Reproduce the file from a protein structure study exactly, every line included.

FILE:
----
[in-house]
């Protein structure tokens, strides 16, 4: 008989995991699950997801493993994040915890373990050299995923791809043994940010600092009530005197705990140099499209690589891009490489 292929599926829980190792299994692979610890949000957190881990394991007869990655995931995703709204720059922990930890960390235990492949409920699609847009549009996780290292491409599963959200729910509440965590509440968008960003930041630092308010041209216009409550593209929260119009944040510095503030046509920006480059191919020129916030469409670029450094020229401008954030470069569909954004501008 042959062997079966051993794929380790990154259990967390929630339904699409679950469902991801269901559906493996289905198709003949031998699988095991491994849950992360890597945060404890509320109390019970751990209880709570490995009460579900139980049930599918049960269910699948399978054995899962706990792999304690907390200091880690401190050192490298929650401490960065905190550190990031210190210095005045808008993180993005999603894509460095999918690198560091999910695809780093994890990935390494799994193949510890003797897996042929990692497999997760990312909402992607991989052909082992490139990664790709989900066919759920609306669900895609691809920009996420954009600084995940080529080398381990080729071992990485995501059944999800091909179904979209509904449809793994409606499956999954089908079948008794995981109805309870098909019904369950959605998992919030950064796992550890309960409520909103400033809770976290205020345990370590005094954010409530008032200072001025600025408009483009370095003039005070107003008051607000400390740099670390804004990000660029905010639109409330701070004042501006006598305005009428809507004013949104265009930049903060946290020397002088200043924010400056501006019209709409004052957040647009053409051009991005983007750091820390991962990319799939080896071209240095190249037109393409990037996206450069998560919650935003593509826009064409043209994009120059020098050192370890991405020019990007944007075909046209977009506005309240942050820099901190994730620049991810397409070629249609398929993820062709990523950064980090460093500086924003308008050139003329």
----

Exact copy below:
[in-house]
């Protein structure tokens, strides 16, 4: 008989995991699950997801493993994040915890373990050299995923791809043994940010600092009530005197705990140099499209690589891009490489 292929599926829980190792299994692979610890949000957190881990394991007869990655995931995703709204720059922990930890960390235990492949409920699609847009549009996780290292491409599963959200729910509440965590509440968008960003930041630092308010041209216009409550593209929260119009944040510095503030046509920006480059191919020129916030469409670029450094020229401008954030470069569909954004501008 042959062997079966051993794929380790990154259990967390929630339904699409679950469902991801269901559906493996289905198709003949031998699988095991491994849950992360890597945060404890509320109390019970751990209880709570490995009460579900139980049930599918049960269910699948399978054995899962706990792999304690907390200091880690401190050192490298929650401490960065905190550190990031210190210095005045808008993180993005999603894509460095999918690198560091999910695809780093994890990935390494799994193949510890003797897996042929990692497999997760990312909402992607991989052909082992490139990664790709989900066919759920609306669900895609691809920009996420954009600084995940080529080398381990080729071992990485995501059944999800091909179904979209509904449809793994409606499956999954089908079948008794995981109805309870098909019904369950959605998992919030950064796992550890309960409520909103400033809770976290205020345990370590005094954010409530008032200072001025600025408009483009370095003039005070107003008051607000400390740099670390804004990000660029905010639109409330701070004042501006006598305005009428809507004013949104265009930049903060946290020397002088200043924010400056501006019209709409004052957040647009053409051009991005983007750091820390991962990319799939080896071209240095190249037109393409990037996206450069998560919650935003593509826009064409043209994009120059020098050192370890991405020019990007944007075909046209977009506005309240942050820099901190994730620049991810397409070629249609398929993820062709990523950064980090460093500086924003308008050139003329």